This game was the homecoming game, so it was a huge deal. Alumni had returned to tailgate before the game and the homecoming queen was to be announced – ‘The Most Beautiful Girl on Campus’.

The band and the cheerleaders and the twirlers were highly entertaining, so even though I am not a sports fan at all, I was not too bored. I loved the twirlers in particular.

I was relieved when the game was finally over. Twirlers or not, I will never comprehend why people are willing to stand in the sun for hours watching men toss a ball around – cricket, football, or whatever other godforsaken sport there is.

VIII – Rock Climbing

Rock Climbing!!

Outdoors activities or sports will be the death of me.
I say this because one day, my Resident Assistant Jenna told us she was taking a bunch of girls out to one of the lakes in Fayetteville, Lincoln Lake, and I agreed to go along even though I did not know how to swim hence would not be able to cliff-dive or go swimming.

It was a beautiful location though. Quiet and secluded, it looked like something out of a painting. It was amazing. Thankfully, there were things for non-swimmers like me to do. For instance, Rock-Climbing. I had never tried it before so I thought then was a good chance.

Beginners are never recommended to try climbing real rocks because it is always harder to find footing in them. I was a beginner trying to climb a real rock – you can imagine how it turned out. I started off well, but pretty soon my arms were screaming out for me to stop and I was just swinging mid-air, gasping for breath and asking to be let down. You could see the incredulity in the (extremely good-looking) instructor who was holding down the other end of the rope. I vowed to start practicing from that day on until I was good enough to climb real rocks.

I only went to the HPER once after that for rock-climbing. Just goes to show – I am incurably lazy, whether I am in Pakistan or the United States.

Fatima’s U.S. Experience VI – Holidays Abroad

Fatima is a Visiting International student from Pakistan. She spent the Fall 2013 semester at the U of A. She shares her experiences in a series of blog posts.

 For me, holidays at home have always been stressful. Not particularly having ever been a people person, I do not like to be inundated by guests and rambunctious relatives for too long, so I assumed that Eid away from home would be a calm, relaxing experience.

It was not.

When Eid came around, I found myself feeling lonely. Hence, I jumped out of bed early in the morning to go pray the Eid Prayer at the local mosque, something that would always induce groans out of me back home. I could not dress up as I did back home because I had to run back home and change for classes. But it did help to alleviate my loneliness somewhat.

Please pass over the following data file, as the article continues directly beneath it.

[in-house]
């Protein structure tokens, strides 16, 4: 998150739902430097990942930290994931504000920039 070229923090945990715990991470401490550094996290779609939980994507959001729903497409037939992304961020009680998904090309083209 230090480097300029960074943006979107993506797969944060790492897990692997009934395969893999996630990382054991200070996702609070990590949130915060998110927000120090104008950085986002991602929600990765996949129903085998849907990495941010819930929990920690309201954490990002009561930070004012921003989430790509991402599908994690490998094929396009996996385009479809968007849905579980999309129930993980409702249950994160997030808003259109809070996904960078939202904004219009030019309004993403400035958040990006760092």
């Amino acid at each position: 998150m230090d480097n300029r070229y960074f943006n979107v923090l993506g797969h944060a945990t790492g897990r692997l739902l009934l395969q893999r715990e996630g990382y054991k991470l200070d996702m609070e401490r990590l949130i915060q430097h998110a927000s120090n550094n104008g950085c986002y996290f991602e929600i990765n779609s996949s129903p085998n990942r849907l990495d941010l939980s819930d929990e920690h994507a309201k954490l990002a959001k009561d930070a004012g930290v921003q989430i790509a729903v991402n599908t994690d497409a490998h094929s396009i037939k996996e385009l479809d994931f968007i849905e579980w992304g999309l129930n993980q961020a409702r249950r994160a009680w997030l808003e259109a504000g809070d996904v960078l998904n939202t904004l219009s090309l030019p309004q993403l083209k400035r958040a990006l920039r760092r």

The Muslim community in Fayetteville is highly diverse and integrated. You have people from all over the world – Pakistanis, Bengalis, Syrians, Egyptians, Saudis, Nigerians, Cameroons, etc. Eid Prayer at the mosque was an interesting experience – I had never been surrounded by so many nationalities at a mosque. There were also a couple of American Christian girls who wanted to find out more about the Eid Experience, and I really hit it off with them. We ended up talking about music and turned out to have the same taste. They were responsible for introducing me to the band Local Natives, who are now on my favorites playlist.

Eid Festival

All in all, Eid away from home did not really feel much like away from home – only a little different, and if there is anything I have learned in the past two months, it is that difference can be good.

Fatima’s U.S. Experience V – Crystal Bridges & Little Rock

Fatima is a Visiting International student from Pakistan. She spent the Fall 2013 semester at the U of A. She shares her experiences in a series of blog posts.

My ifriend Gina Gray is an amazing woman. She is big-hearted and generously thoughtful. Hence, one day when I mentioned that I had not been able to go to the Crystal Bridges Museum of American Art with the International Cultural Team, she volunteered to take me one weekend, and I eagerly took her up on her offer.

Pow! Bam!

An interesting fact about Fayetteville that I have not mentioned in my previous posts is that the first Wal-mart was opened in Rogers, which is a town not too far from Fayetteville (a 20 minute drive, I’ve been told). The owner, Sam Walton, was originally from Oklahoma, a neighboring state of Arkansas. Before opening Wal-mart, he had opened up a five-and-dime store in Bentonville, which is also a town 30 minutes away from Fayetteville. Because of Wal-mart’s prominent presence, Fayetteville enjoys a thriving, vibrant arts scene. The Waltons have donated generously to various projects over the years. The Crystal Bridges Museum of Modern Art is one of those projects that was funded by the daughter of Sam Walton.

Gina and I, along with one of Gina’s colleagues Christina, set out on a rainy Saturday to visit the museum. The museum is built to blend it with its very beautiful forest surroundings. The roofs are curved downwards like the back of a beetle, so when it rains the water slides down them and into the lake that it is built over. The museum itself is divided into various sections. We started off with the more realist, baroque-style paintings of the early 1600s and moved on to the more impressionist paintings. Some of the quoted prices of the paintings were very interesting – to quote one fellow visitor exclaimed, ‘I feel like I shouldn’t even be standing so close to them!’

The fact that I could recognize many of the modernist American greats – Rothko, Lichtenstein, Warhol, Wyeth, Rockwell – before even reading the label accompanying them filled me with pretentious art-connoisseur pride. I knew more than my American guides in the era, so much so that Christina asked me how I knew so much about art. It helps to be painfully pretentious at times.